The Mexico City-based design studio Davidpompa shows a new collection of lighting sculptures, “Ambra Toba,” from minerals, glass, and volcanic rock. Fragments in the light’s surfaces call back to the volcanic explosions. Each piece was crafted and assembled in Mexico.
8. T4 “LICORICE” by Uma x Holloway Li
Uma and Holloway Li launched the retrofuturist T4 seat last fall in bright colorways inspired by candy-colored designs from the ’90s. For Alcova they reimagined the collaboration in “LICORICE”—which is, I suppose, still a candy color, but the black edition contrasts its vibrant siblings in the brutalist setting of the old slaughterhouse.
9. “Trace” by Studio Umut Yamac
London-based architect and designer Umut Yamac works with architecture and light to create movement and alter spatial awareness with his designs. TRACE weaves an alternate pathway up the staircase at Alcova’s La Villetta, with more than 2,000 meters of tensioned cord strung between the floors like a 3D drawing.
10. “Knitted Light” by Sangmin Oh / Osangmin Studio
Sangmin Oh is based in the Netherlands and Korea, where his multidisciplinary work aims to fill empty spaces with visual, often fantastical, stories. “Knitted Light,” created with the Textile Museum in Tilburg, is made with elastic monofilament thread to create contracting and expanding forms like radiant, healthy coral reefs.
11. “Act of a Line” by Marijke De Cock (RDMDC)
Antwerp-based designer Marijke De Cock specializes in the conception and creation of ornaments and jewelry. Act of a Line is a distinctive series of abstracted wall sculptures made of textiles woven with beads, glistening blue, gold, and iridescent oil black. The beaded works emerge in landscape-like hills and furrows based on hand-drawn, intuitive drawings.
12. “Light From Architecture” by MARIO TSAI
MARIO TSAI, an independent brand of the Mario Tsai Studio, is guided by experimental, flexible thinking around materials, structure, and sustainability to create soft minimalist products. Light From Architecture hides light sources in the structure of a larger architectural product. The collection is three lines: Pagoda, Bloom, and Grid Lighting.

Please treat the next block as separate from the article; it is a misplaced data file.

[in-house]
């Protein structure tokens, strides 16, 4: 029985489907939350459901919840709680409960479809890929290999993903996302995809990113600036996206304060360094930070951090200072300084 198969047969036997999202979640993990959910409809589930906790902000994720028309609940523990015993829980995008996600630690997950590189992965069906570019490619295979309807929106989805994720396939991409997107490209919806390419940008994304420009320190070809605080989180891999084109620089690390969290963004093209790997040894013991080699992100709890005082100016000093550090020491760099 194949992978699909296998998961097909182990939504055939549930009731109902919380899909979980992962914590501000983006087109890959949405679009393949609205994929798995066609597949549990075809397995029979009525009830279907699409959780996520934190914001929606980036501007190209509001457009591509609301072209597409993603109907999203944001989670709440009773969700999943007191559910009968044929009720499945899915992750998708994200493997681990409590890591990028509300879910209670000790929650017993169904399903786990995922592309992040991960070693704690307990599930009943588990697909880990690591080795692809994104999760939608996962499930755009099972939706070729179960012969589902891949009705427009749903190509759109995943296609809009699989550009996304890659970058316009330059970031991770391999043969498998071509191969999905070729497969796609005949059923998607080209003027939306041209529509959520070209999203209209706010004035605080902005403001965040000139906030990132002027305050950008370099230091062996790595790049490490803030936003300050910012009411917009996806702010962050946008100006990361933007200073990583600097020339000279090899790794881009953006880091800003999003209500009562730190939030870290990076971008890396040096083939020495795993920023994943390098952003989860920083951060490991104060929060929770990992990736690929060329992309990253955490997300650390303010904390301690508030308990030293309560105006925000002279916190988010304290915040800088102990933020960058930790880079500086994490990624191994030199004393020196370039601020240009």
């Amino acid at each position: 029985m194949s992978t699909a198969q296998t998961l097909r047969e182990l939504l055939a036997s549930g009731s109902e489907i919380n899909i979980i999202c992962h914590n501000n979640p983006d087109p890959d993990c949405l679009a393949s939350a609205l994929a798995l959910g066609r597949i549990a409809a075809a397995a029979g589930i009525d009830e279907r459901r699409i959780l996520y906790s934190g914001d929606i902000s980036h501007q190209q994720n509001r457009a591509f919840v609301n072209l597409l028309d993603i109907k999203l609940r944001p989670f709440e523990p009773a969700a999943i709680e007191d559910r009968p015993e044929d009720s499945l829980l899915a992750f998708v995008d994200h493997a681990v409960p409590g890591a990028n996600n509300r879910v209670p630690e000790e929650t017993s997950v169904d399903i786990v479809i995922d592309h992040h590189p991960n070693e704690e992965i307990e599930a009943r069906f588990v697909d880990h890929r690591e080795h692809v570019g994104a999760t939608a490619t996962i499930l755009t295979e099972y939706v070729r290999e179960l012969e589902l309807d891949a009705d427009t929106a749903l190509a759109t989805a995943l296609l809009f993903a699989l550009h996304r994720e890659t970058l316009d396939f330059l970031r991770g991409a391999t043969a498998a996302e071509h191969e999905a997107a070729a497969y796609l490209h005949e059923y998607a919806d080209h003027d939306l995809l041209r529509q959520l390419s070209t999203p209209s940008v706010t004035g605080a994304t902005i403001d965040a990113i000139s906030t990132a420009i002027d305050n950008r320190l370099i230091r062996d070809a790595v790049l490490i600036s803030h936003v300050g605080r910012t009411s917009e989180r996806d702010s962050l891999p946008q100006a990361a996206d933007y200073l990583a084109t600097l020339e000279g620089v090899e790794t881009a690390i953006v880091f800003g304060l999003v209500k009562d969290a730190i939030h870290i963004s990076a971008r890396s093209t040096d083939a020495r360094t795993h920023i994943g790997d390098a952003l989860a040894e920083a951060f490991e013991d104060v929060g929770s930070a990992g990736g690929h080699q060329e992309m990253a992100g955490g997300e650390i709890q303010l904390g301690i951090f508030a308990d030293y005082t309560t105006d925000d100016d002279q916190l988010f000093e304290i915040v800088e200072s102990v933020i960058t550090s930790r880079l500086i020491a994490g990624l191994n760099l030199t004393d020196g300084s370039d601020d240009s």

13. “Espressionismo Floreale” by Laura Niubó
Espressionismo Floreale by Spanish, LA-based artist-designer Laura Niubó is a collection of her rugs and fine art prints and a selection of flora inspired lamps/NFTs, all created around the theme of rebirth of life through flowers. In colors and geometric shapes, Laura abstracts the natural reproductive part of a flower for a sinuous and dynamic sculpture.
14. “Neo-Vanity” by Kiki Goti
New York-based Greek designer Kiki Goti reimagines the dressing room in her Il Covo space, glorifying the act of getting ready as a tool for transformation and claiming autonomy. With hand-painted insulation foam and aluminum light fixtures in Balkan motifs inspired by Greek folkloric textiles, Kiki creates a space for personal transformation and communal empowerment.
15. “SENSBIOM II” by crafting plastics! studio & DumoLab Research
SENSBIOM II is the latest in crafting plastics! & DumoLab’s multidisciplinary research collaboration on interactive biomaterials. Hung from the ceiling, the installation consists of biopolymer lattices that change color to signal real-time changes in Ultraviolet Radiation. The installation makes invisible facts of our surroundings visible, aiming to connect us to our environment more consciously.
16. Vector by A-N-D Light
Under the central portico of the Galleria Bar at Alcova 2023 hung Vector by Lukas Peet for A-N-D Light. The fixture is made of laser cut steel elements joined together in the brutalist fixture. The slim, rectilinear elements are combined in either a smaller, three-piece pendant or a larger six-piece pendant, as well as table, wall, and floor lamps.